WHYTE and Mackay has seen profits fall 54% following a drop in sales of cheaper whisky but noted the success of its efforts to sell more upmarket products.

The latest accounts for the Glasgow-based Whyte and Mackay Group show it made £13.8m pre tax profit in the year to March, compared with £29.5m in the preceding year.

Sales fell by 10 per cent, to £251.7m from £277.1m.

The accounts cover the last full year the group spent under the ownership of the United Spirits business developed by flamboyant Indian entrepreneur Vijay Mallya.

The company was bought by Emperador of the Philippines in May, in a £430m deal that completed in October.

In the strategic report included in the accounts, Whyte and Mackay said the fall in profits reflected a drop in sales that was due to the company doing less bulk business.

Distillers may sell Scotch in bulk to other producers for blending with different whiskies.

Once whisky has matured for three years in Scotland it can be shipped overseas for blending and bottling. There is a big market in India for bottling whisky with other drinks.

Single malts have to be bottled in Scotland.

Distillers also sell whisky for use in own-label products.

However, a spokesperson for Whyte & Mackay said the accounts reflect continued growth in its core brands.

The accounts say these include the Whyte and Mackay, Claymore and John Barr blends, the Dalmore and Isle of Jura malts, the liqueur Glayva and Vladivar vodka.

The spokesperson said: "Excluding bulk, underlying sales increased 10 per cent on the previous year and overall profit margin improved as expansion into international markets continued."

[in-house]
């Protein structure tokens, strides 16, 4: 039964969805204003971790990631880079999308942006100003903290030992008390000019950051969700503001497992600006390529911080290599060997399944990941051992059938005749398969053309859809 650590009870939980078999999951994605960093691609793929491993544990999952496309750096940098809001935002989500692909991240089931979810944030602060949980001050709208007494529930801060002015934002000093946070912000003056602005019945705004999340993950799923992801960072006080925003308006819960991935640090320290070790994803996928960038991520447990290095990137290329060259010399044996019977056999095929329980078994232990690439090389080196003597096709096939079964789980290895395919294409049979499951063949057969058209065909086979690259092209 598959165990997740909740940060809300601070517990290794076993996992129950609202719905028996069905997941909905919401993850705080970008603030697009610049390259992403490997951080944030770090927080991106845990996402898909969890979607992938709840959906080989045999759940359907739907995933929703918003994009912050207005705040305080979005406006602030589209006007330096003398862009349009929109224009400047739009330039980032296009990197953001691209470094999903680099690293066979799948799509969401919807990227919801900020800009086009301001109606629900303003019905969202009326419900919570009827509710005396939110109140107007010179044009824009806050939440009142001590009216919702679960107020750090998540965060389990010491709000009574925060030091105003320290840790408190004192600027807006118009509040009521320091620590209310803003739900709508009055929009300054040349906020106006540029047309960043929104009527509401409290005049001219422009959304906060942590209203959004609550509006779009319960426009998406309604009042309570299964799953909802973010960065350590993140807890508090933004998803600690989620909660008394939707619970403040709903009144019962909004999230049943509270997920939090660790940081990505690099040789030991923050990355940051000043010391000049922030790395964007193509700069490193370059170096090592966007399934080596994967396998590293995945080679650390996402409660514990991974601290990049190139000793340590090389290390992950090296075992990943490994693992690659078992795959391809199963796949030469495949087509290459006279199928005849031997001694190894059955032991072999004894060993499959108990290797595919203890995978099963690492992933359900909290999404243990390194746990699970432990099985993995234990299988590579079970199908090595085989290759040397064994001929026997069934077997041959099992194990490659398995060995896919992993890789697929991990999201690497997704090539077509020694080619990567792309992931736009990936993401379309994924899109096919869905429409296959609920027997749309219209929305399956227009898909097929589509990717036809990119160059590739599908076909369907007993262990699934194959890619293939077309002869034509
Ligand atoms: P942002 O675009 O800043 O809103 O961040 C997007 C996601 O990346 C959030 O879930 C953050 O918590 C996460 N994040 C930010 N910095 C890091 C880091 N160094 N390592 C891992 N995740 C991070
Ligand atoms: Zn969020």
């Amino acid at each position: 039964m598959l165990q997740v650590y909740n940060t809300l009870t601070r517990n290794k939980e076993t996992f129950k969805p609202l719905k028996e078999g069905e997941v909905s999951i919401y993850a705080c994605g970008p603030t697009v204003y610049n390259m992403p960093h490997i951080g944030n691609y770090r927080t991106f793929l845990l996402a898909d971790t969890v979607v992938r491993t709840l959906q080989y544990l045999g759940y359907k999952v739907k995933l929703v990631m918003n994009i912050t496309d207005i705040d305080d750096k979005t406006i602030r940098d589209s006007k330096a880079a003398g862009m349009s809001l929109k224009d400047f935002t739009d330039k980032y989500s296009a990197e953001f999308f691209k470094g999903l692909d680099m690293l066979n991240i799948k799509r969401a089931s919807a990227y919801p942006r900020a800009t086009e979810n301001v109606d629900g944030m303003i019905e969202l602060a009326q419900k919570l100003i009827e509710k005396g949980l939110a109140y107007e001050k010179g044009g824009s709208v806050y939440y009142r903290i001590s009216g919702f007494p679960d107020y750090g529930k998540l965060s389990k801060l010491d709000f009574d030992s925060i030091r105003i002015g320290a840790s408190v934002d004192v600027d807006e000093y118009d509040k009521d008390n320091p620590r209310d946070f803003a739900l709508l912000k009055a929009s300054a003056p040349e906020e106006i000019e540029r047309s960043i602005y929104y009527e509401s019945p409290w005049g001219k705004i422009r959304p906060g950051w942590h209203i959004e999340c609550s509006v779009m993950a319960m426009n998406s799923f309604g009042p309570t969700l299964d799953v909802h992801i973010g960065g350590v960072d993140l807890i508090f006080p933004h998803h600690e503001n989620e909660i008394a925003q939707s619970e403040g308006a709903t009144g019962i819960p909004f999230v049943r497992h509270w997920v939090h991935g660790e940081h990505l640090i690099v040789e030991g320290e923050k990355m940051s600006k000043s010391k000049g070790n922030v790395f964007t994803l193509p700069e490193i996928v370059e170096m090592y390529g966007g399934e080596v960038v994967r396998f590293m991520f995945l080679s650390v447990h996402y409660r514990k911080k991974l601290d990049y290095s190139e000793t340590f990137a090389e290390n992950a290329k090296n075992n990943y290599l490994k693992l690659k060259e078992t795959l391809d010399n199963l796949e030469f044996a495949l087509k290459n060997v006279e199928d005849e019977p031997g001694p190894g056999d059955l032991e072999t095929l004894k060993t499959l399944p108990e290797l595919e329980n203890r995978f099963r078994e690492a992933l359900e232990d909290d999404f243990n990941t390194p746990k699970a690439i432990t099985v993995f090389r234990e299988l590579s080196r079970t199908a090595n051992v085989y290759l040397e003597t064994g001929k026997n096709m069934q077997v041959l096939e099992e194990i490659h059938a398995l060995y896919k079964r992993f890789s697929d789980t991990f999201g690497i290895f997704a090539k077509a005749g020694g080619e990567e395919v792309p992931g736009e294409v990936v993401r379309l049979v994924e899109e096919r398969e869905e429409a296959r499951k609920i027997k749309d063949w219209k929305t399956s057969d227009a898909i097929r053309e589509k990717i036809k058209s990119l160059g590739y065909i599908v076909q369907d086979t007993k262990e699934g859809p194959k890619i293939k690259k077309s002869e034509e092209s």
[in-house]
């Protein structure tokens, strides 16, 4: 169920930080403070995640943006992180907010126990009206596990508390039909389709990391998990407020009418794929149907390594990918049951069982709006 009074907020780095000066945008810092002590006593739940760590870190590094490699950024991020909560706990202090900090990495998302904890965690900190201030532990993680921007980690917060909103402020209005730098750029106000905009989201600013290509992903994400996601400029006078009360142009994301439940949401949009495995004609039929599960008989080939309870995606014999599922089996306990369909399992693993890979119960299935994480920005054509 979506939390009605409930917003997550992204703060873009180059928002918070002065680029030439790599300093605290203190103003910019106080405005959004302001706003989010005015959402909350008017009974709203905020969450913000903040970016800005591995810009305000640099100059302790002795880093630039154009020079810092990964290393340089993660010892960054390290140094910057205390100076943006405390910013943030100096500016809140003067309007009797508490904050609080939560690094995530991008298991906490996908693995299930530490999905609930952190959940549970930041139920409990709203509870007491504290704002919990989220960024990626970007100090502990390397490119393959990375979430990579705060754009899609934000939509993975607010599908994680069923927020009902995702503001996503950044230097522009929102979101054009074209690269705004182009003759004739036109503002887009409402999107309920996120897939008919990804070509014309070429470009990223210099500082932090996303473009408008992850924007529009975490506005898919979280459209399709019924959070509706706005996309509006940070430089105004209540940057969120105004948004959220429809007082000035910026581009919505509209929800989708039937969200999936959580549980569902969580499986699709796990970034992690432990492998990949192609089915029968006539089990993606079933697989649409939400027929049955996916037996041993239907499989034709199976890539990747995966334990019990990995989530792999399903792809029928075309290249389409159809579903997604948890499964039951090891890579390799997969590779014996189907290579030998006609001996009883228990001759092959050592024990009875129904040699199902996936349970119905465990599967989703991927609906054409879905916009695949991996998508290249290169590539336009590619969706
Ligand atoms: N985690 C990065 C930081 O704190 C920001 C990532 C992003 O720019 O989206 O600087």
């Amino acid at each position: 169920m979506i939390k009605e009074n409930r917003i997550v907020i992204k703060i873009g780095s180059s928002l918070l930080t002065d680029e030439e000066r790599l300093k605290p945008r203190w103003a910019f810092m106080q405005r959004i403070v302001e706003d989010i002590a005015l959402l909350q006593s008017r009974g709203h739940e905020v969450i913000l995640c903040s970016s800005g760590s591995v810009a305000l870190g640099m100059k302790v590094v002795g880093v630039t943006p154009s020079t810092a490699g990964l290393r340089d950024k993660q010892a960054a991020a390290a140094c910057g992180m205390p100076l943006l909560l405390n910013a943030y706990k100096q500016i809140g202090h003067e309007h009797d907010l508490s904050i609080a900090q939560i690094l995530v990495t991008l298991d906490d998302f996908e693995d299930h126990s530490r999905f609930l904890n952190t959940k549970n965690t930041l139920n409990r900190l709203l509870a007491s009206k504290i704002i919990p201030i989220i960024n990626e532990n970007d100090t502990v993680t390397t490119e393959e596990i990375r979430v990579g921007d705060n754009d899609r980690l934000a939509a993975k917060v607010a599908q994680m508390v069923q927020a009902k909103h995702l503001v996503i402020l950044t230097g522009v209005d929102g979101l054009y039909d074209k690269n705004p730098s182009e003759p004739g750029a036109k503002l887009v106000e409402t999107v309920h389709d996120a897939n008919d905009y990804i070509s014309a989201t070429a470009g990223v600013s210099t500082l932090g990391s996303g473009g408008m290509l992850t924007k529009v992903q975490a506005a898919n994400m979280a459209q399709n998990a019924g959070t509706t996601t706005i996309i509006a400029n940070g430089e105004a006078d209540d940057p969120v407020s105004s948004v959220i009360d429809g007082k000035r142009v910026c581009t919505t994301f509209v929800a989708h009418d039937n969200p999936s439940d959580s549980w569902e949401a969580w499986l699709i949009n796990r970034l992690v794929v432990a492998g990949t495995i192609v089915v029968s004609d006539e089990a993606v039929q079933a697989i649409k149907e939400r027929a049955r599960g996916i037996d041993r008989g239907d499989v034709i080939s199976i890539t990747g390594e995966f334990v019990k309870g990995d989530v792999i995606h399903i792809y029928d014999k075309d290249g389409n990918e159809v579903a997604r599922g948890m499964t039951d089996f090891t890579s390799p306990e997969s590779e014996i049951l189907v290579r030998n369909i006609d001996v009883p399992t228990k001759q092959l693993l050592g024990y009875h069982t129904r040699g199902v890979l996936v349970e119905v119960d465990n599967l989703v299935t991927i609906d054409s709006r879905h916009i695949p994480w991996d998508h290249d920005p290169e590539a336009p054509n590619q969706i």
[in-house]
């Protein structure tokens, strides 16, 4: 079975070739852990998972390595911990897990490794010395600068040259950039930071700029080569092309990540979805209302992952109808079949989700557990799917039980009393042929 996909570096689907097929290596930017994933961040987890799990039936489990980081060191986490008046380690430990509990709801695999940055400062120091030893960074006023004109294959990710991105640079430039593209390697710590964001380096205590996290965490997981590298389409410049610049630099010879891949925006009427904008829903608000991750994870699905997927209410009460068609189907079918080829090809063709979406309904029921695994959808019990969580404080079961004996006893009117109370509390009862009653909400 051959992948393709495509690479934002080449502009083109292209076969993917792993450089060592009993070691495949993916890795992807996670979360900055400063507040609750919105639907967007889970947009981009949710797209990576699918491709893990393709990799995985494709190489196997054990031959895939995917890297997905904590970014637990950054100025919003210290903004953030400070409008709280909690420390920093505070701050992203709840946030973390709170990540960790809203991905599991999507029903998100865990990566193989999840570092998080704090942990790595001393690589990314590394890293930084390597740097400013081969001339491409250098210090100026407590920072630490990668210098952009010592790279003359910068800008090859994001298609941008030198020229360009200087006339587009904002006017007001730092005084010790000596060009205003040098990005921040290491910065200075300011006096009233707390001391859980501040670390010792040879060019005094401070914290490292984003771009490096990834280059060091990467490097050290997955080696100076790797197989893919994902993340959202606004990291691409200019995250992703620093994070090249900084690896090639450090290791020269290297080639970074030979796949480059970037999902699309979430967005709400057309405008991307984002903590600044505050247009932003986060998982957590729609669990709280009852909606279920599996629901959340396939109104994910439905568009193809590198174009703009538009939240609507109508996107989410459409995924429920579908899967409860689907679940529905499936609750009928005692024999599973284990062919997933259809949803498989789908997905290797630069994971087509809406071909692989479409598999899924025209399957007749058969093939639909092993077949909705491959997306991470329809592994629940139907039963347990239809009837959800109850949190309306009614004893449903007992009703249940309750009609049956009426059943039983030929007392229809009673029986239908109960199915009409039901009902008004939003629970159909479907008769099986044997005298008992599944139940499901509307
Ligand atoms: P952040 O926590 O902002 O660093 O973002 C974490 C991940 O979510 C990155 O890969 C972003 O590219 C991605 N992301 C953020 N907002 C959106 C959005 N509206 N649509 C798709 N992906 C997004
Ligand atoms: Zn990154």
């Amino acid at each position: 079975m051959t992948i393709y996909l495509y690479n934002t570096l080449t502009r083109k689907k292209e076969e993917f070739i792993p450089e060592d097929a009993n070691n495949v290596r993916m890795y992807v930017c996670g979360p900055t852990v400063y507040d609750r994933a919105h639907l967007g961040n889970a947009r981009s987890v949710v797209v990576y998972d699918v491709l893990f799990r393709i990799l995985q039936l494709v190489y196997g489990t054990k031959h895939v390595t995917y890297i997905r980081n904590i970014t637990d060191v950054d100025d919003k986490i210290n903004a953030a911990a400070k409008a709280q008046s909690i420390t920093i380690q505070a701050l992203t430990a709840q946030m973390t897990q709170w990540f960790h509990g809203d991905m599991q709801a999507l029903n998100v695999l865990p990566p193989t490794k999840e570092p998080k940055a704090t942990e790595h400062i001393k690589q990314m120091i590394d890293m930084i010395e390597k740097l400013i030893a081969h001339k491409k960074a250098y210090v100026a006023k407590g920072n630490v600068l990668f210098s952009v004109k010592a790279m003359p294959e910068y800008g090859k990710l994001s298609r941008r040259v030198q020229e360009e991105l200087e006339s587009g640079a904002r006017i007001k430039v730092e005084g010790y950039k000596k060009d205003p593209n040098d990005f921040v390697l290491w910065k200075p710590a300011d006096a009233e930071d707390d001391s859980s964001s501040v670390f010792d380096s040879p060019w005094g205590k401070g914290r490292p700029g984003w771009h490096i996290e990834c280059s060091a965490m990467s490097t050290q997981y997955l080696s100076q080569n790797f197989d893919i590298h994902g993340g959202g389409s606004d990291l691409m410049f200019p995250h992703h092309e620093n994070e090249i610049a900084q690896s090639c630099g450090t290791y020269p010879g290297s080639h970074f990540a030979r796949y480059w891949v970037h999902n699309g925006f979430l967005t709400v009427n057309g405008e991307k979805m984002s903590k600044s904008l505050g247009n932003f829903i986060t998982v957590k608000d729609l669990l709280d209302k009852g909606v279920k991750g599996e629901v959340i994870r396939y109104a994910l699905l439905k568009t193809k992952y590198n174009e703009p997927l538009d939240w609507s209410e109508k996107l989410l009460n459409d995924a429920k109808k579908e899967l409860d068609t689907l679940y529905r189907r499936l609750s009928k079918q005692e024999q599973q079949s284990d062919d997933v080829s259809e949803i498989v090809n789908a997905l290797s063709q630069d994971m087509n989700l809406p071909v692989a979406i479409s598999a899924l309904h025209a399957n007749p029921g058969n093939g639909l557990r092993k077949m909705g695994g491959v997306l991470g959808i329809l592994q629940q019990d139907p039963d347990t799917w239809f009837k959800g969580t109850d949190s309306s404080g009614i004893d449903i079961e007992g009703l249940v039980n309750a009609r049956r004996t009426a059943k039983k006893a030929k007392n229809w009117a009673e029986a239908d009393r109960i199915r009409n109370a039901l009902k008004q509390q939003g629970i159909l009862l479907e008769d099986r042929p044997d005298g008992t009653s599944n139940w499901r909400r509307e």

Whyte and Mackay noted in the accounts that excluding bulk sales earnings before interest, tax, depreciation and amortisation increased from 8.8 per cent in 2013 to 9.4 per cent in 2014. It said this reflected "continued premiumisation of the branded business".

The company added: "Strategic growth will be brands led but will be supported by private label and bulk business."

A range of spirits producers are following premiumisation strategies, which are partly intended to capitalise on the emergence of a new breed of affluent consumer in countries such as China and India. Many are said to buy premium western spirits brands to show they have arrived.

The premiumisation drive has been underway in the whisky trade for some time.

After buying Glenmorangie for £300m in 2004, France's LVMH set about reducing the share of bulks in the sales mix and focused on premium brands.

Announcing the deal to buy Whyte and Mackay in May, Emperador's boss Andrew Tan said: "Whyte and Mackay is a prized asset with excellent growth opportunity and its acquisition is in line with our plans to enhance our product portfolio."

He said whisky was the second fastest growing spirits segment in the world and the market was expected to expand rapidly in coming years.

Emperador's portfolio includes a top-selling brandy, which is sold under that name. The company distils and distributes alcoholic beverages around the Far East, but did not make whisky before buying Whyte and Mackay.

When the Whyte and Mackay deal completed on 31 October, Emperador said the Scots company was the fifth largest maker of Scotch in the world and owned some of the most iconic brands in the industry.

Emperador noted Whyte and Mackay had the capacity to produce 50 million litres of alcohol annually, with five distilleries and a bottling plant.

It said Whyte and Mackay holds one of the world's largest aged whisky inventories.

The accounts show Whyte and Mackay had whisky stocks valued at £111m at 31 March.

The average monthly number of people employed in the group in the year to 31 March was 476, including 297 in production.

The company was established by businessmen James Whyte and Charles Mackay in Glasgow in 1844.

United Spirits bought Whyte and Mackay in 2007 from its former chief executive Vivian Imerman for £595m in a deal which was supposed help expand the market for the brand in emerging economies such as India.

United Spirits sold Whyte and Mackay to Emperador after competition authorities expressed concern about Diageo's plans to acquire a controlling interest in the Indian business.